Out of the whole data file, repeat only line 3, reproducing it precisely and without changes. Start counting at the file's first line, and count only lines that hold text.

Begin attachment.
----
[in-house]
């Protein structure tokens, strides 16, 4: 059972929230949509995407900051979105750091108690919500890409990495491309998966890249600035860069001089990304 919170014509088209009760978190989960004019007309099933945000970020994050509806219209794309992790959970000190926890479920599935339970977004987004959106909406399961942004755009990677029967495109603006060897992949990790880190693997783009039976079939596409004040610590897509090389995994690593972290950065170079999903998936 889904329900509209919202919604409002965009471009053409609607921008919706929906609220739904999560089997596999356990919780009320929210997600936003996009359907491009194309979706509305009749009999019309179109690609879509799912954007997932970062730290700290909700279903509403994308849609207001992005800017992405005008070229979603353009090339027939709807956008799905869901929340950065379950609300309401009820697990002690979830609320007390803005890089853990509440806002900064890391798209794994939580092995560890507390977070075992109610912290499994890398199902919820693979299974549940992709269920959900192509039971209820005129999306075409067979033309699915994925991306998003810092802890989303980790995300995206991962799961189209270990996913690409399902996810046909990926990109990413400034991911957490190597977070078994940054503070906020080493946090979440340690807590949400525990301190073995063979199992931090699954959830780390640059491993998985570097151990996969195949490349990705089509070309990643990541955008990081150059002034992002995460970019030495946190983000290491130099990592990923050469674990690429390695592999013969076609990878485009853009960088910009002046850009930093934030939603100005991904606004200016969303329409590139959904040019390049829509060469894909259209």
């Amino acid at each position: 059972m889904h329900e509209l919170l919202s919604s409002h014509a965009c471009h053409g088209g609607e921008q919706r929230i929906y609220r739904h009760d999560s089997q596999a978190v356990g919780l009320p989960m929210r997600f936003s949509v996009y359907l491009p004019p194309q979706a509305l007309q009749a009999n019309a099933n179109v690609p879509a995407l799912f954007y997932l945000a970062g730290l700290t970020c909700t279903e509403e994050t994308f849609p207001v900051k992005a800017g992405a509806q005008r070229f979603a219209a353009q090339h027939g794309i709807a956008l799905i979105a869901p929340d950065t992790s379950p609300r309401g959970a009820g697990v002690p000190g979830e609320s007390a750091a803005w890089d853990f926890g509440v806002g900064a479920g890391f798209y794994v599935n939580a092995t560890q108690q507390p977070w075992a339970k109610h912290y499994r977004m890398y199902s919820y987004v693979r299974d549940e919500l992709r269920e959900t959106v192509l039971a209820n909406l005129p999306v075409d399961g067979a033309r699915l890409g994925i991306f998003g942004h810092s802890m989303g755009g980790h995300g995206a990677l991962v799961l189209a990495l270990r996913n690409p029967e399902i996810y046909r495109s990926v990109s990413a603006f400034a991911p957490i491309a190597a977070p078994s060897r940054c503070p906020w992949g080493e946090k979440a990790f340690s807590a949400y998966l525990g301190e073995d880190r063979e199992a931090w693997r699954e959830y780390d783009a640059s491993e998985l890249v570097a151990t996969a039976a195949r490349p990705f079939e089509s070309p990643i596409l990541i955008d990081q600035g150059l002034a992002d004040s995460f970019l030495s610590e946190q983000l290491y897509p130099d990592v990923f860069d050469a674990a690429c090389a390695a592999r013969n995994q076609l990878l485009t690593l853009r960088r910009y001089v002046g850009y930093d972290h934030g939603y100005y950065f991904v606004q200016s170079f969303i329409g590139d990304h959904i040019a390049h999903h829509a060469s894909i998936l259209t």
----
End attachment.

């Amino acid at each position: 059972m889904h329900e509209l919170l919202s919604s409002h014509a965009c471009h053409g088209g609607e921008q919706r929230i929906y609220r739904h009760d999560s089997q596999a978190v356990g919780l009320p989960m929210r997600f936003s949509v996009y359907l491009p004019p194309q979706a509305l007309q009749a009999n019309a099933n179109v690609p879509a995407l799912f954007y997932l945000a970062g730290l700290t970020c909700t279903e509403e994050t994308f849609p207001v900051k992005a800017g992405a509806q005008r070229f979603a219209a353009q090339h027939g794309i709807a956008l799905i979105a869901p929340d950065t992790s379950p609300r309401g959970a009820g697990v002690p000190g979830e609320s007390a750091a803005w890089d853990f926890g509440v806002g900064a479920g890391f798209y794994v599935n939580a092995t560890q108690q507390p977070w075992a339970k109610h912290y499994r977004m890398y199902s919820y987004v693979r299974d549940e919500l992709r269920e959900t959106v192509l039971a209820n909406l005129p999306v075409d399961g067979a033309r699915l890409g994925i991306f998003g942004h810092s802890m989303g755009g980790h995300g995206a990677l991962v799961l189209a990495l270990r996913n690409p029967e399902i996810y046909r495109s990926v990109s990413a603006f400034a991911p957490i491309a190597a977070p078994s060897r940054c503070p906020w992949g080493e946090k979440a990790f340690s807590a949400y998966l525990g301190e073995d880190r063979e199992a931090w693997r699954e959830y780390d783009a640059s491993e998985l890249v570097a151990t996969a039976a195949r490349p990705f079939e089509s070309p990643i596409l990541i955008d990081q600035g150059l002034a992002d004040s995460f970019l030495s610590e946190q983000l290491y897509p130099d990592v990923f860069d050469a674990a690429c090389a390695a592999r013969n995994q076609l990878l485009t690593l853009r960088r910009y001089v002046g850009y930093d972290h934030g939603y100005y950065f991904v606004q200016s170079f969303i329409g590139d990304h959904i040019a390049h999903h829509a060469s894909i998936l259209t």